July 13, 2006
Last night I was at a mothertongue reading at the Black Cat here in DC (yes, Tara Betts was *amazing*). A woman was preparing for her open mic stint by running her fingers over lines scribbled in a journal. The journal's cover was ornate, red leather molded with the Sacred Heart of Jesus (you know, the flaming one). "That's a nice journal; I bet that's from Florence," I said, and it was--a gift from the woman's friend. "But," the poet confessed, "I had it for months, and I never actually wrote in it. It's so fancy. It just didn't feel like...me. So now I use it for the dirty stuff." Sure enough, the poem she read from it was a sinuous erotic encounter--thumb licking, head turning, sighing and sweating. She had a little black notebook tucked in her jeans pocket for the more straightforward stuff.
I sympathize. To give a journal to a writer is safe, like giving something adorned with an apple to a teacher. But really, we tend to be very picky about where we write and what we write in. I have stacks of untouched journals from well-meaning friends. I bet I'm not the only one.
Cornelius Eady finally convinced me to keep a notebook; for every previous professor I had just created a mock-journal at the last minute, scribbling out retroactive drafts from the poems I had created on a computer. The magic book, for me, had a hula girl on the front who danced when you shifted the cover in the light. Today, I can thumb back through it and see the antecedents of poems that have long since evolved into print. I love that. But sadly, I wrote out the last page a few months ago and have yet to find a suitable replacement. I'm looking for decent heft, a line wide enough and tall enough, a cover that is colorful but not distracting. There have been a few contenders but nothing quite right, and now there's growing pile of orphaned journals with just two pages used.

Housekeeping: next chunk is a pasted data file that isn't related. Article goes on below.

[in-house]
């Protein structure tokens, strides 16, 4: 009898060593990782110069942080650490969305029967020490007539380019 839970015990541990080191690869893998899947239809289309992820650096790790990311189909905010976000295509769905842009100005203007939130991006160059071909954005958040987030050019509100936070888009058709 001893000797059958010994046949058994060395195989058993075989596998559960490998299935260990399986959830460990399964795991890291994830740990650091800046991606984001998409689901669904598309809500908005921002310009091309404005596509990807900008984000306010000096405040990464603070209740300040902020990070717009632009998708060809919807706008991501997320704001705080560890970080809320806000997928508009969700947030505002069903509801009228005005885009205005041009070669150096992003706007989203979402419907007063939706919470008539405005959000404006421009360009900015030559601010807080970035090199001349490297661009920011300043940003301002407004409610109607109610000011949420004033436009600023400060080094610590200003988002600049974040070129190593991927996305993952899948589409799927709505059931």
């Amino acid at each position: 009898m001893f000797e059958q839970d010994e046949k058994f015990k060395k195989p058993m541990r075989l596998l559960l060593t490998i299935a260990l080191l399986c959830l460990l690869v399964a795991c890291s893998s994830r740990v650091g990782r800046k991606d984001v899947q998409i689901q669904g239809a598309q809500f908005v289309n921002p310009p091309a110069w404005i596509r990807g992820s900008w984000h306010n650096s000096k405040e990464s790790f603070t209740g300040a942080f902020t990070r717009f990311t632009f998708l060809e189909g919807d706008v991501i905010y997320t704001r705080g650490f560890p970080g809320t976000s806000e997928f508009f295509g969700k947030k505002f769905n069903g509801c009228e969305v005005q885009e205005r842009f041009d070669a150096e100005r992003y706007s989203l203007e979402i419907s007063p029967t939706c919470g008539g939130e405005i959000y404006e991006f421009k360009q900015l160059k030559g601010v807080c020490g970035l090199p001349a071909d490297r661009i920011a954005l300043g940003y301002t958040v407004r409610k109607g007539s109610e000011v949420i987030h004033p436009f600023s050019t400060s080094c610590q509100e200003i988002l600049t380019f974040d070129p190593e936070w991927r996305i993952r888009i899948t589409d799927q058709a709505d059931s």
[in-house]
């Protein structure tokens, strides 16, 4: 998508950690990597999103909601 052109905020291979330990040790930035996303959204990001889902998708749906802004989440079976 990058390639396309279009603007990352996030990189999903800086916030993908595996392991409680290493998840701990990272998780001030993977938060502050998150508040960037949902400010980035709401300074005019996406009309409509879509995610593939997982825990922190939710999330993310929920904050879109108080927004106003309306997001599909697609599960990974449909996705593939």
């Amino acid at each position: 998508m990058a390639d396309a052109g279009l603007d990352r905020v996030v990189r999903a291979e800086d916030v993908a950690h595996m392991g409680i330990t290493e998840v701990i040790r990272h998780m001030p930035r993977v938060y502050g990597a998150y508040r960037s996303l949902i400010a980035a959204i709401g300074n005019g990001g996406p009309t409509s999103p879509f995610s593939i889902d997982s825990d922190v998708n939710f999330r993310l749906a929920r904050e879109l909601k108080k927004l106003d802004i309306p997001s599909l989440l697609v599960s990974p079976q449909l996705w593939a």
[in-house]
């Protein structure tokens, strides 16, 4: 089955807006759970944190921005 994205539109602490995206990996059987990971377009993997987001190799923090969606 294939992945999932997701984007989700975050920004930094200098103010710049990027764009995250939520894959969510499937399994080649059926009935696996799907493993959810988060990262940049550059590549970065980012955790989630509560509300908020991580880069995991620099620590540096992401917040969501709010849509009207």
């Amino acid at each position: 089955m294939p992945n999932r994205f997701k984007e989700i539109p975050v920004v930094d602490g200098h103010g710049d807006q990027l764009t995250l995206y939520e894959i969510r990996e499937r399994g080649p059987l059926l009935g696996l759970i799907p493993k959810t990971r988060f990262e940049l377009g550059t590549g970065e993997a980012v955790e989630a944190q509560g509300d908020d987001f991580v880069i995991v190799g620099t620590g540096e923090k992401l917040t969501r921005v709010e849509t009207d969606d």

Too hot! Too cold! Where's the one that is just right?